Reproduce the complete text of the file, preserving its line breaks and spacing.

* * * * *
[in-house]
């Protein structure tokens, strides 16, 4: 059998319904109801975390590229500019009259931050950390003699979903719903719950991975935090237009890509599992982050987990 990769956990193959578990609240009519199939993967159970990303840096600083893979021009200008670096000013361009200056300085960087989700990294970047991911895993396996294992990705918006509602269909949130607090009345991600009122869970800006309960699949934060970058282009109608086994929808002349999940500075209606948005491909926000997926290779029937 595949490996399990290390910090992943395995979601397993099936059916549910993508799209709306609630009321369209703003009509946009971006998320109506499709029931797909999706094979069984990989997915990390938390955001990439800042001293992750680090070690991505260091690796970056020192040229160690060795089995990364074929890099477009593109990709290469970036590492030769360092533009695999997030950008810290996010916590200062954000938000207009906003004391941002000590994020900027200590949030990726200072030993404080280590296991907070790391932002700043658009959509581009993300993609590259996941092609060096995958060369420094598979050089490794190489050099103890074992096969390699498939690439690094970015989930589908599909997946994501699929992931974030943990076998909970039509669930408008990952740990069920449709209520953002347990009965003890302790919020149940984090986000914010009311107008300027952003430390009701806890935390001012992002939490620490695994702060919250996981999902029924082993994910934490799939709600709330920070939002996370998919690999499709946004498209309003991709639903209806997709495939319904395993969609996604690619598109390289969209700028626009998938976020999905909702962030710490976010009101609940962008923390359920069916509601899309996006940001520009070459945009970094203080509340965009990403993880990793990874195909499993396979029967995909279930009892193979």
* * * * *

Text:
[in-house]
């Protein structure tokens, strides 16, 4: 059998319904109801975390590229500019009259931050950390003699979903719903719950991975935090237009890509599992982050987990 990769956990193959578990609240009519199939993967159970990303840096600083893979021009200008670096000013361009200056300085960087989700990294970047991911895993396996294992990705918006509602269909949130607090009345991600009122869970800006309960699949934060970058282009109608086994929808002349999940500075209606948005491909926000997926290779029937 595949490996399990290390910090992943395995979601397993099936059916549910993508799209709306609630009321369209703003009509946009971006998320109506499709029931797909999706094979069984990989997915990390938390955001990439800042001293992750680090070690991505260091690796970056020192040229160690060795089995990364074929890099477009593109990709290469970036590492030769360092533009695999997030950008810290996010916590200062954000938000207009906003004391941002000590994020900027200590949030990726200072030993404080280590296991907070790391932002700043658009959509581009993300993609590259996941092609060096995958060369420094598979050089490794190489050099103890074992096969390699498939690439690094970015989930589908599909997946994501699929992931974030943990076998909970039509669930408008990952740990069920449709209520953002347990009965003890302790919020149940984090986000914010009311107008300027952003430390009701806890935390001012992002939490620490695994702060919250996981999902029924082993994910934490799939709600709330920070939002996370998919690999499709946004498209309003991709639903209806997709495939319904395993969609996604690619598109390289969209700028626009998938976020999905909702962030710490976010009101609940962008923390359920069916509601899309996006940001520009070459945009970094203080509340965009990403993880990793990874195909499993396979029967995909279930009892193979």